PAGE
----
Saturday, July 26, 2014

The Club's historic membership roster, part VIII: members joining 1964-present

Note: no new members joined in 1962 or 1963.

1964

Charles F. B. Richardson — senior vice-president, Berkshire Life Insurance Company

Kelton Miller Burbank ("Kim") — attorney in Pittsfield. Born 1935(?); died June 29th, 2015. He was a graduate of the Hotchkiss School in Lakeville, Conn., and received his Bachelor of Arts from Williams College in 1956, before graduating summa cum laude from Harvard Law in 1959. He was a law clerk to Justice Harold P. Williams of the Massachusetts Supreme Judicial Court for a year before becoming an associate at the Boston Law firm Choate Hall & Stewart. After a year he left Boston to return to the Berkshires where he lived for the rest of his life. In 1961 he joined the firm of Cain, Lewis and Humphrey, and in 1963 became a partner at Cain, Hibbard and Myers. In 1984 he opened his solo practice where he continued practicing until his retirement at the age of 78. Kim served on the board of numerous Berkshire County non-profits and arts organizations, donating countless hours of his legal skills, including the Berkshire Natural Resources Council, the Pittsfield YMCA, the Elizabeth Freeman Center (which assists and counsels victims of rape and domestic violence), the Audubon Society, the Family and Children Service of Berkshire County, the Berkshire branch of the Massachusetts Society for the Prevention of Cruelty to Children, the Housatonic River Watershed Association, Shakespeare & Co., South Mountain Association and many others. He also served as a Selectman of the town of New Ashford for nine years. Kim was an avid skier in his youth and well into middle age. He was captain of the Williams Swim Team and his passion for swimming continued throughout his life and he swam competitively at the master's level where he won several events when he was in his 60s. Kim had a wide variety of interests, including but not limited to, hiking, playing tennis, bird watching, reading poetry, and completing the New York Times crossword puzzle (in ink) before anyone else arose. He loved the Berkshires not only for their intrinsic beauty, but for the ready access to art museums, lectures, musical and theatrical performances, and he attended as many cultural events as he could. His chief passion was gardening. He spent the majority of his free time digging in the dirt, pulling weeds, and planting vegetables, flowers and shrubs. Kim enjoyed nothing better than to spend the entire day in his garden, coming in at dusk covered from head to toe in the dirt he so loved. In 1999 the Berkshire Natural Resources Council dedicated a trail on Yokum Ridge in his honor for the then "30 years of mostly anonymous but invaluable service" in ensuring the preservation of vast swatches of land throughout Berkshire County. Kim continued his work for BNRC until his passing. The past president of BRNC noted that the overwhelming portion of Kim's work for BNRC had been without charge, in keeping with his generous nature and dedication to land preservation.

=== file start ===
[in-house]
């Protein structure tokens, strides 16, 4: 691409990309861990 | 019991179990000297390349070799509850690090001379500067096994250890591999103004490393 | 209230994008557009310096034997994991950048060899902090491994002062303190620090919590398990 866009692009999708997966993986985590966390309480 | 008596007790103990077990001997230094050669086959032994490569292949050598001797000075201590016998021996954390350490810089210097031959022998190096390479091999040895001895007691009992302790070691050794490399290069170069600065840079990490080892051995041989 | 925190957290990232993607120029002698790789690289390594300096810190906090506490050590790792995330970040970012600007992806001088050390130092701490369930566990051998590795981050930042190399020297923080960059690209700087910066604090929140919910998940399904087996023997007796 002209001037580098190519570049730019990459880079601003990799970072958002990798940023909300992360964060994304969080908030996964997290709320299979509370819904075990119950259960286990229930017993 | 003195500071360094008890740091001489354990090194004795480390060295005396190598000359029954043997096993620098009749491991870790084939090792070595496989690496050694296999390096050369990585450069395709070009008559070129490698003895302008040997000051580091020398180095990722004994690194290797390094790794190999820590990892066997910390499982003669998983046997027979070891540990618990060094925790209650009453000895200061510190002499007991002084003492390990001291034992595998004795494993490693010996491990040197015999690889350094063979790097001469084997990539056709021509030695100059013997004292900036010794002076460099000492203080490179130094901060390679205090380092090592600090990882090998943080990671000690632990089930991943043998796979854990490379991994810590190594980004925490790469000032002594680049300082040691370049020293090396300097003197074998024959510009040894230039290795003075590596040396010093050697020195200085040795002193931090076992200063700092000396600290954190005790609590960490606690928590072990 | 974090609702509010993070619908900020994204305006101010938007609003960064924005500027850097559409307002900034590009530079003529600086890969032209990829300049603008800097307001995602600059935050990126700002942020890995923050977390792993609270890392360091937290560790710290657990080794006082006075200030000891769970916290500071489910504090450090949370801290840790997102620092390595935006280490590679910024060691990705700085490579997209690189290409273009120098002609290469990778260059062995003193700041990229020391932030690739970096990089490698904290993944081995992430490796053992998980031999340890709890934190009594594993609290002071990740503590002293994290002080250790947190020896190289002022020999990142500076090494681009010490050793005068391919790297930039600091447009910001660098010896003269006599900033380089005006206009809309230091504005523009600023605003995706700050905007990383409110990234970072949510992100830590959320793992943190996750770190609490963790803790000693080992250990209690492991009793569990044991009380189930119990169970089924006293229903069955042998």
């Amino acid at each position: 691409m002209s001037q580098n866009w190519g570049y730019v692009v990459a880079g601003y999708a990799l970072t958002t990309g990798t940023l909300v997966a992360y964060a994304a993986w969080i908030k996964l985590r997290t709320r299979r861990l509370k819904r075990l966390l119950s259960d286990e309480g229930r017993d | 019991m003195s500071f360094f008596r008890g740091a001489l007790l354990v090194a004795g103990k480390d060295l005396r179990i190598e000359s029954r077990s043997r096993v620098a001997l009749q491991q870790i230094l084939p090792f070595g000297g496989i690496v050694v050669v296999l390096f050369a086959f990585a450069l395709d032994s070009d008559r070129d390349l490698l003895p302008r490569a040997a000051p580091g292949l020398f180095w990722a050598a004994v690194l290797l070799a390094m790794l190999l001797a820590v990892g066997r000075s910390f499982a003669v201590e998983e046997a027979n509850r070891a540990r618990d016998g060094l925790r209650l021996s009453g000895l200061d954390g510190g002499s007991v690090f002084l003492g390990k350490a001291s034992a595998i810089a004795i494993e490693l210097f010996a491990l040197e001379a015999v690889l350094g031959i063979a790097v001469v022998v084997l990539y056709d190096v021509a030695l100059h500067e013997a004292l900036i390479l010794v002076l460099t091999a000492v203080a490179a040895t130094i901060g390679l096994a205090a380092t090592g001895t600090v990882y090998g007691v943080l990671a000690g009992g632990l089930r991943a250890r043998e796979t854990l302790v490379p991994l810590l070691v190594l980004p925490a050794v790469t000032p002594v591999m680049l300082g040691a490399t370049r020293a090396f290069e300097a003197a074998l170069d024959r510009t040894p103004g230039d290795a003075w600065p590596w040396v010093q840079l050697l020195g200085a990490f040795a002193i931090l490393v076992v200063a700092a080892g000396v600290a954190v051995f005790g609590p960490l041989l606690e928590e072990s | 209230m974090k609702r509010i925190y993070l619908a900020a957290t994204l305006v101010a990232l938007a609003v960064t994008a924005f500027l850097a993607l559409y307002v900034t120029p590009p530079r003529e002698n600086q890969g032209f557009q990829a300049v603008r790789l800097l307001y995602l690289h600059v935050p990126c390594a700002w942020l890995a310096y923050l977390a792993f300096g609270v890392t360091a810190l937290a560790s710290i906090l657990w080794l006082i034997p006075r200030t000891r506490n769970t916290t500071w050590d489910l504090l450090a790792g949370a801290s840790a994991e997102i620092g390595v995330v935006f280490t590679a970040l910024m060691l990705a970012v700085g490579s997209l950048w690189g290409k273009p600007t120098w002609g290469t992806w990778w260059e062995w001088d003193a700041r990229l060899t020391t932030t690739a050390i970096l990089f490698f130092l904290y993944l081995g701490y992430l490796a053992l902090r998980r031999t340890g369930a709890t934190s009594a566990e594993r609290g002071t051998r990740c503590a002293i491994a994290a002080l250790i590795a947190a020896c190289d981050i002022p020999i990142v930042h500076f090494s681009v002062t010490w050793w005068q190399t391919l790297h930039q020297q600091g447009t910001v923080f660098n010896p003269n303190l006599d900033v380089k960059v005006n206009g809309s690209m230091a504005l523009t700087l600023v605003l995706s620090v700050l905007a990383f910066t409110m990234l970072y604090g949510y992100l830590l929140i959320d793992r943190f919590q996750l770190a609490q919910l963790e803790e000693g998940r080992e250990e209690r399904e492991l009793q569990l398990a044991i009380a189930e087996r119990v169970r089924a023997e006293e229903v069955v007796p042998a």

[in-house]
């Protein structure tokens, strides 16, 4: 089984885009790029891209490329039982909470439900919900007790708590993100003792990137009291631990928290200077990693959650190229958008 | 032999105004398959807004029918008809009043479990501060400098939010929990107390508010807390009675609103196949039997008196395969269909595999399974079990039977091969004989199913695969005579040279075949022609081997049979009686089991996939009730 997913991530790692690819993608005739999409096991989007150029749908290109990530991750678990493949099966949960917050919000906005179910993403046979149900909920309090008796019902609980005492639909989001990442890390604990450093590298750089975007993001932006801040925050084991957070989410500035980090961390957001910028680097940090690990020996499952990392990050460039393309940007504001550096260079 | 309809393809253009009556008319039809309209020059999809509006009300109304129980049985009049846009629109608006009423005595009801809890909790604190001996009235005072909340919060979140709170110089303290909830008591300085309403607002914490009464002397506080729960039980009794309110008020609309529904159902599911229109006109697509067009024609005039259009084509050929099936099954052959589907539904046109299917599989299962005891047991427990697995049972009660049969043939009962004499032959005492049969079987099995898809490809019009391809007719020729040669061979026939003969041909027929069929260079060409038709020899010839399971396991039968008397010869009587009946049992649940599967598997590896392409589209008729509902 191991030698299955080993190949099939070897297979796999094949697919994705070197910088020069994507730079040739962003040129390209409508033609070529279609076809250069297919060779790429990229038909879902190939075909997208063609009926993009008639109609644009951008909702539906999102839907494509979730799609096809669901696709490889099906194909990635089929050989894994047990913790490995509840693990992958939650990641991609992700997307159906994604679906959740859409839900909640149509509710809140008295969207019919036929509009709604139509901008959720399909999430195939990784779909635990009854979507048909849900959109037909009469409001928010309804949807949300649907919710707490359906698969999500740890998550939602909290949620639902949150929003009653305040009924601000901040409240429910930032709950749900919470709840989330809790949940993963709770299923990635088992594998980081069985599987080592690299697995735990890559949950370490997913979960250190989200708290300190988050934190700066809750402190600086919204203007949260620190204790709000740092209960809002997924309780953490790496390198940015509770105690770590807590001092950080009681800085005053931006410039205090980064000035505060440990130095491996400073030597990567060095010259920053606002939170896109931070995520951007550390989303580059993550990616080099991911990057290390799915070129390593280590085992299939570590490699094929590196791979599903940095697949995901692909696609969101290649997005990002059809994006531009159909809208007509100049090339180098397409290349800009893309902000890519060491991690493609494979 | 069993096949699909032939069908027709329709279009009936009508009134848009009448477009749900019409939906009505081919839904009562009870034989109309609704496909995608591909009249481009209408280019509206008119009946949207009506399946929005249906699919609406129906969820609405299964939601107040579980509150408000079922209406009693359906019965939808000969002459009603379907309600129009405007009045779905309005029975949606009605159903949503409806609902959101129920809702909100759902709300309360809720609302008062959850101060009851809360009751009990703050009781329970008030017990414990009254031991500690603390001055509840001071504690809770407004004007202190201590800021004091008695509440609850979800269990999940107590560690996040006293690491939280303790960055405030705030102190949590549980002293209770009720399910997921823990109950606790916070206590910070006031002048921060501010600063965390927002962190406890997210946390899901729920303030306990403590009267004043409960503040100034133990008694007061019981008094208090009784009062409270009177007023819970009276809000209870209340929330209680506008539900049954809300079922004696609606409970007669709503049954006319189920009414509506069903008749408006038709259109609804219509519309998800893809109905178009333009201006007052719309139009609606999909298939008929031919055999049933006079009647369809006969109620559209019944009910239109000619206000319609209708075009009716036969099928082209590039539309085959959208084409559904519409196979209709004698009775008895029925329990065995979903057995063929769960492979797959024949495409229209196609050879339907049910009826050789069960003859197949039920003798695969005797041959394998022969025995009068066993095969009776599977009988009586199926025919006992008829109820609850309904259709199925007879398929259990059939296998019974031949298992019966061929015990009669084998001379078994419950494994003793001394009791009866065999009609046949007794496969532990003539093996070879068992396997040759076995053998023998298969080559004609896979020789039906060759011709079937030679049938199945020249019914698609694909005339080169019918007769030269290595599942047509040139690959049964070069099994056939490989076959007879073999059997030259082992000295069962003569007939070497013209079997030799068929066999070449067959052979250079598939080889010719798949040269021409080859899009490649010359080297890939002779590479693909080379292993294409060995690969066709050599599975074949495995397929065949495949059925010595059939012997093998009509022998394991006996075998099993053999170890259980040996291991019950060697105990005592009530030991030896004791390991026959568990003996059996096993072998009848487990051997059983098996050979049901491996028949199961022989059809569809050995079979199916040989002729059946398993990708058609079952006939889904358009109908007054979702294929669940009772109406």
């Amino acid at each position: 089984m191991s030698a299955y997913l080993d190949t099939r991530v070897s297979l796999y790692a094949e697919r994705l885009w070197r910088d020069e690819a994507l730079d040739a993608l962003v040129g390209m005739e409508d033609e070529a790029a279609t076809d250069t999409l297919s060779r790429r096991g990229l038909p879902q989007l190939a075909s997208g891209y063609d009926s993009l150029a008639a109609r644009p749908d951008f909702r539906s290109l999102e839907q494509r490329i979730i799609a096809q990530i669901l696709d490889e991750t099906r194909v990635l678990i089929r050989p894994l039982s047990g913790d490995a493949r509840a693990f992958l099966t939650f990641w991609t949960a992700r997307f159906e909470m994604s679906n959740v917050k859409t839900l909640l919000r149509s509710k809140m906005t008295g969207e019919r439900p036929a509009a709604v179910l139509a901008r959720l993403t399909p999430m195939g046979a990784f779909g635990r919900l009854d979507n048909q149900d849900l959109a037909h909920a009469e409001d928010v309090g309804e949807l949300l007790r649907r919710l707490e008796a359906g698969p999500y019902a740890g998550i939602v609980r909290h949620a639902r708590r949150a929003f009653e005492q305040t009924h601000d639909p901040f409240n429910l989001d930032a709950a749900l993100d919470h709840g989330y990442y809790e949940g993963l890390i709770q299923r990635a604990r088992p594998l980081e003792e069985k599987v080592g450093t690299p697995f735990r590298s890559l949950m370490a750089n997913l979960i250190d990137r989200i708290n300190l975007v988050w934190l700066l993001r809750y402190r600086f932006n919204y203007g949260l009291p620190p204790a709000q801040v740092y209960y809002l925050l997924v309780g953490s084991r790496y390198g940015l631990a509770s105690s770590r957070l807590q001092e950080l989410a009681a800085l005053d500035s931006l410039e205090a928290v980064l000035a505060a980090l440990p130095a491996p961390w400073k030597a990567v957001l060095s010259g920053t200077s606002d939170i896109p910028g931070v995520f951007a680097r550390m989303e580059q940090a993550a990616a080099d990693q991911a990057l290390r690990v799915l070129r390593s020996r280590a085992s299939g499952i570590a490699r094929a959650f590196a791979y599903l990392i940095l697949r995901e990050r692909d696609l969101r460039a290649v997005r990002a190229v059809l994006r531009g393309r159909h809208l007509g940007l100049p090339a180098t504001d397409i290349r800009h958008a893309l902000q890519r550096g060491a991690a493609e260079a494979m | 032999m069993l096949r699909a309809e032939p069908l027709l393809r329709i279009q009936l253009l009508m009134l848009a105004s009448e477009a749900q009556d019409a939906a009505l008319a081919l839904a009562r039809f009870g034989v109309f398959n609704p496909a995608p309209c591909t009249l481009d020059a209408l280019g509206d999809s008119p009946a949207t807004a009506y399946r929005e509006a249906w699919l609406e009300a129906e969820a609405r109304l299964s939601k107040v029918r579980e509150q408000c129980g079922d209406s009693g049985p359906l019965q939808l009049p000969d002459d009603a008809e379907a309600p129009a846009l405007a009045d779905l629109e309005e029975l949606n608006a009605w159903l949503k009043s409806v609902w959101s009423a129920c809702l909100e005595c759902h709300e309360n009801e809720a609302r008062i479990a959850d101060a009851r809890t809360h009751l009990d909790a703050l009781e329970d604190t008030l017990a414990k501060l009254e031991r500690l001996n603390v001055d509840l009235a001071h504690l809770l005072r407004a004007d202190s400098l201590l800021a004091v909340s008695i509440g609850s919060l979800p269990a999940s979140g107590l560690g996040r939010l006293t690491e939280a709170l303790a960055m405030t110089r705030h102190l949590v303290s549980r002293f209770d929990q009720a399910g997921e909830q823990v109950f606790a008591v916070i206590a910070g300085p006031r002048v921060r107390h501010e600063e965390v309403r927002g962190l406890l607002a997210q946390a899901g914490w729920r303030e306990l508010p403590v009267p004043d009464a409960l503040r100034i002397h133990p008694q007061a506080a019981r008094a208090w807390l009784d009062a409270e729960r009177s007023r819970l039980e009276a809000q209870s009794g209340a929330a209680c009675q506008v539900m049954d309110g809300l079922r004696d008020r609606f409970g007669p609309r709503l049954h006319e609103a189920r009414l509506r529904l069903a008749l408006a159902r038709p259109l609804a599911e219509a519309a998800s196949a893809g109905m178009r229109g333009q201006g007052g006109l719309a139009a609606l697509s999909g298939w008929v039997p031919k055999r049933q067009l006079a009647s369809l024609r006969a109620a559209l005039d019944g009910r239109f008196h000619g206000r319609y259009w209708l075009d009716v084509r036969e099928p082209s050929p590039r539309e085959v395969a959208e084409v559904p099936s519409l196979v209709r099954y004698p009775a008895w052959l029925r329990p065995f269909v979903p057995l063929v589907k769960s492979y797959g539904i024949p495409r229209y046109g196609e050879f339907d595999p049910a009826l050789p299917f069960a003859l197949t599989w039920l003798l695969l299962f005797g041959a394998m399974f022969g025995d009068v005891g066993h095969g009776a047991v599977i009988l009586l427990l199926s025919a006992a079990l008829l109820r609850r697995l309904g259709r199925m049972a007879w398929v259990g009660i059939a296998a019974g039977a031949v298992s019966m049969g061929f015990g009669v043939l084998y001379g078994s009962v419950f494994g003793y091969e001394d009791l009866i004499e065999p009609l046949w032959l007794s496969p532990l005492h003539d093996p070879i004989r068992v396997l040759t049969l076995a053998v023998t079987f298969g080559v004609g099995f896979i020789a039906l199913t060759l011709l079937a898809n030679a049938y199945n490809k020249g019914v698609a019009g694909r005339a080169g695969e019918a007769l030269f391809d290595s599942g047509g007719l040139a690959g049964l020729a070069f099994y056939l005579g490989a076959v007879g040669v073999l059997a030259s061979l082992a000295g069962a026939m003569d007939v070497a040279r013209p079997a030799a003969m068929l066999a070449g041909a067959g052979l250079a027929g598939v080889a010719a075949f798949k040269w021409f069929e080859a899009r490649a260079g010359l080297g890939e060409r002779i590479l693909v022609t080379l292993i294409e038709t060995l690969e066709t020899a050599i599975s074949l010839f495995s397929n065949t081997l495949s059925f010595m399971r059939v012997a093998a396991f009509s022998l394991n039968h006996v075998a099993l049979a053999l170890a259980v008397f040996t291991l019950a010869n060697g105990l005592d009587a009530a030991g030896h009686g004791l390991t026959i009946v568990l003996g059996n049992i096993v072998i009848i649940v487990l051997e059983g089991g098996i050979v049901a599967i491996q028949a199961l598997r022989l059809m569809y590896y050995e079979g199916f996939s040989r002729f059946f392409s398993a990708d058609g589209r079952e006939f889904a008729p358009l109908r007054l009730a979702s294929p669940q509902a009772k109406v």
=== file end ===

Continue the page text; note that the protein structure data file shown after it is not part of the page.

1965

John B. Lidstone — engineer, General Electric Company, Plastics Division. Moved to the Troy, N.Y. area in 1970.

Robert Austin Acly — retired, U. S. State Dept. His posts included Burma and Panama, where he served as counselor of embassy and charge d'affaires, as well as Honduras, France and South Africa. He headed the Burma desk at the State Department in Washington and also served as a member of the U.S. delegation to the United Nations. Foreign Service postings: U.S. Vice Consul in Montreal, 1930; Tegucigalpa, 1930-35; Strasbourg, 1935; Johannesburg, 1938; U.S. Consul in Johannesburg, 1940-42; Cape Town, 1942-43; Rangoon, 1949. Born Feb. 25, 1906, died July 1, 1973.

1968

Robert M. Henderson — paper manufacturing executive

1969